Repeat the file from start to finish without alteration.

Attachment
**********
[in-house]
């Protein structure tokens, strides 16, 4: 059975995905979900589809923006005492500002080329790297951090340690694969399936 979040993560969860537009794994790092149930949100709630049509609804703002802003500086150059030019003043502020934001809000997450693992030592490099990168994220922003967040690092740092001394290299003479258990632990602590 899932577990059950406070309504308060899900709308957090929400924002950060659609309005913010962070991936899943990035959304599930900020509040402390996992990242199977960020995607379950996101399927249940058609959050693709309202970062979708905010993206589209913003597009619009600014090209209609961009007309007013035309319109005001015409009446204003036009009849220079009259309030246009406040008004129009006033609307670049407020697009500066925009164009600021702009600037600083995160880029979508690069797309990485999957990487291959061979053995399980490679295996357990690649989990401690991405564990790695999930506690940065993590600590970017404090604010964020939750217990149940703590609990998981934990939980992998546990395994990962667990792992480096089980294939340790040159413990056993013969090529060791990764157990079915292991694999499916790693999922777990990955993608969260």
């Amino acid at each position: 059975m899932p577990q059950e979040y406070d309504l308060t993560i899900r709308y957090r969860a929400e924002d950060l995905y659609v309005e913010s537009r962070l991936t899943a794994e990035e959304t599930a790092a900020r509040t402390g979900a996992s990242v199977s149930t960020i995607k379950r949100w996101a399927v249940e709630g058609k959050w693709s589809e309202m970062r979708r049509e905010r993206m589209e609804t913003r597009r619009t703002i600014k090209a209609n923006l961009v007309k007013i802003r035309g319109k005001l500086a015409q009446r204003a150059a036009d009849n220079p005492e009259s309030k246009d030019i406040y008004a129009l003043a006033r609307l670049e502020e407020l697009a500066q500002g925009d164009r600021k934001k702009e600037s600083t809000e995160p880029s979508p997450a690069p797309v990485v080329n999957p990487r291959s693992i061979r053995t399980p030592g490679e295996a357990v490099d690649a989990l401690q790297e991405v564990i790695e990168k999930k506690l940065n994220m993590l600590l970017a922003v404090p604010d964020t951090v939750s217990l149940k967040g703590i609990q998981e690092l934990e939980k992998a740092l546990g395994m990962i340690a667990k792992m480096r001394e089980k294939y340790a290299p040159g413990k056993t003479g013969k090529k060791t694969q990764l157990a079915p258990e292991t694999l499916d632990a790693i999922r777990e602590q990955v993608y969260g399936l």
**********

[in-house]
């Protein structure tokens, strides 16, 4: 059975995905979900589809923006005492500002080329790297951090340690694969399936 979040993560969860537009794994790092149930949100709630049509609804703002802003500086150059030019003043502020934001809000997450693992030592490099990168994220922003967040690092740092001394290299003479258990632990602590 899932577990059950406070309504308060899900709308957090929400924002950060659609309005913010962070991936899943990035959304599930900020509040402390996992990242199977960020995607379950996101399927249940058609959050693709309202970062979708905010993206589209913003597009619009600014090209209609961009007309007013035309319109005001015409009446204003036009009849220079009259309030246009406040008004129009006033609307670049407020697009500066925009164009600021702009600037600083995160880029979508690069797309990485999957990487291959061979053995399980490679295996357990690649989990401690991405564990790695999930506690940065993590600590970017404090604010964020939750217990149940703590609990998981934990939980992998546990395994990962667990792992480096089980294939340790040159413990056993013969090529060791990764157990079915292991694999499916790693999922777990990955993608969260």
């Amino acid at each position: 059975m899932p577990q059950e979040y406070d309504l308060t993560i899900r709308y957090r969860a929400e924002d950060l995905y659609v309005e913010s537009r962070l991936t899943a794994e990035e959304t599930a790092a900020r509040t402390g979900a996992s990242v199977s149930t960020i995607k379950r949100w996101a399927v249940e709630g058609k959050w693709s589809e309202m970062r979708r049509e905010r993206m589209e609804t913003r597009r619009t703002i600014k090209a209609n923006l961009v007309k007013i802003r035309g319109k005001l500086a015409q009446r204003a150059a036009d009849n220079p005492e009259s309030k246009d030019i406040y008004a129009l003043a006033r609307l670049e502020e407020l697009a500066q500002g925009d164009r600021k934001k702009e600037s600083t809000e995160p880029s979508p997450a690069p797309v990485v080329n999957p990487r291959s693992i061979r053995t399980p030592g490679e295996a357990v490099d690649a989990l401690q790297e991405v564990i790695e990168k999930k506690l940065n994220m993590l600590l970017a922003v404090p604010d964020t951090v939750s217990l149940k967040g703590i609990q998981e690092l934990e939980k992998a740092l546990g395994m990962i340690a667990k792992m480096r001394e089980k294939y340790a290299p040159g413990k056993t003479g013969k090529k060791t694969q990764l157990a079915p258990e292991t694999l499916d632990a790693i999922r777990e602590q990955v993608y969260g399936l």